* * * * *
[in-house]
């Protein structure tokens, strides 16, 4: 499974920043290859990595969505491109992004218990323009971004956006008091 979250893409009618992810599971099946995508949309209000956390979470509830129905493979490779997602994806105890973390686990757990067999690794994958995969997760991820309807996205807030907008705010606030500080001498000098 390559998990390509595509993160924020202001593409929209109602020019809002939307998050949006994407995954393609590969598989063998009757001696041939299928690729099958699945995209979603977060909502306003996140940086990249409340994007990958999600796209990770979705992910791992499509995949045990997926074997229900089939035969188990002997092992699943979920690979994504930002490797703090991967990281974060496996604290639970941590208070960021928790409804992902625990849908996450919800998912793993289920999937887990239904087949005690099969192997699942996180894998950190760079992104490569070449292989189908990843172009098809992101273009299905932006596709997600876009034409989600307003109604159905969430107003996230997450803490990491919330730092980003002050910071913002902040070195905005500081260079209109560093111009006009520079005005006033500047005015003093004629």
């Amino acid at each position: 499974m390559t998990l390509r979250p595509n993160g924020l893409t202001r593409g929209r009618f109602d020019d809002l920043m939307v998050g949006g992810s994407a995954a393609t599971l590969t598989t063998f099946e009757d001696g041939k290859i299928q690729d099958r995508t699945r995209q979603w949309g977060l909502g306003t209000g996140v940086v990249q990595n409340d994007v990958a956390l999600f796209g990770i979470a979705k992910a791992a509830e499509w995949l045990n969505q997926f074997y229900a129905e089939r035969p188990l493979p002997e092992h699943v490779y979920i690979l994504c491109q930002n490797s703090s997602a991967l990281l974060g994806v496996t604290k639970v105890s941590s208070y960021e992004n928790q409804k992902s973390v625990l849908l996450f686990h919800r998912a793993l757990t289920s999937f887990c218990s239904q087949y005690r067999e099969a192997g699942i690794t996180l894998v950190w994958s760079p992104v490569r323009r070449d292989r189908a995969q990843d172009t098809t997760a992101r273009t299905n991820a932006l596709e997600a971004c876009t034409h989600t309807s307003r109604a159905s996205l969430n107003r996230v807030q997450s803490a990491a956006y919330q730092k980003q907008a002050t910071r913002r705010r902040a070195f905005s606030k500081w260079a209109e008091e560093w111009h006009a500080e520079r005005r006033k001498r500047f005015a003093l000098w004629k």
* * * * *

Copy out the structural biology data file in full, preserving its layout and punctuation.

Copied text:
[in-house]
């Protein structure tokens, strides 16, 4: 499974920043290859990595969505491109992004218990323009971004956006008091 979250893409009618992810599971099946995508949309209000956390979470509830129905493979490779997602994806105890973390686990757990067999690794994958995969997760991820309807996205807030907008705010606030500080001498000098 390559998990390509595509993160924020202001593409929209109602020019809002939307998050949006994407995954393609590969598989063998009757001696041939299928690729099958699945995209979603977060909502306003996140940086990249409340994007990958999600796209990770979705992910791992499509995949045990997926074997229900089939035969188990002997092992699943979920690979994504930002490797703090991967990281974060496996604290639970941590208070960021928790409804992902625990849908996450919800998912793993289920999937887990239904087949005690099969192997699942996180894998950190760079992104490569070449292989189908990843172009098809992101273009299905932006596709997600876009034409989600307003109604159905969430107003996230997450803490990491919330730092980003002050910071913002902040070195905005500081260079209109560093111009006009520079005005006033500047005015003093004629």
């Amino acid at each position: 499974m390559t998990l390509r979250p595509n993160g924020l893409t202001r593409g929209r009618f109602d020019d809002l920043m939307v998050g949006g992810s994407a995954a393609t599971l590969t598989t063998f099946e009757d001696g041939k290859i299928q690729d099958r995508t699945r995209q979603w949309g977060l909502g306003t209000g996140v940086v990249q990595n409340d994007v990958a956390l999600f796209g990770i979470a979705k992910a791992a509830e499509w995949l045990n969505q997926f074997y229900a129905e089939r035969p188990l493979p002997e092992h699943v490779y979920i690979l994504c491109q930002n490797s703090s997602a991967l990281l974060g994806v496996t604290k639970v105890s941590s208070y960021e992004n928790q409804k992902s973390v625990l849908l996450f686990h919800r998912a793993l757990t289920s999937f887990c218990s239904q087949y005690r067999e099969a192997g699942i690794t996180l894998v950190w994958s760079p992104v490569r323009r070449d292989r189908a995969q990843d172009t098809t997760a992101r273009t299905n991820a932006l596709e997600a971004c876009t034409h989600t309807s307003r109604a159905s996205l969430n107003r996230v807030q997450s803490a990491a956006y919330q730092k980003q907008a002050t910071r913002r705010r902040a070195f905005s606030k500081w260079a209109e008091e560093w111009h006009a500080e520079r005005r006033k001498r500047f005015a003093l000098w004629k």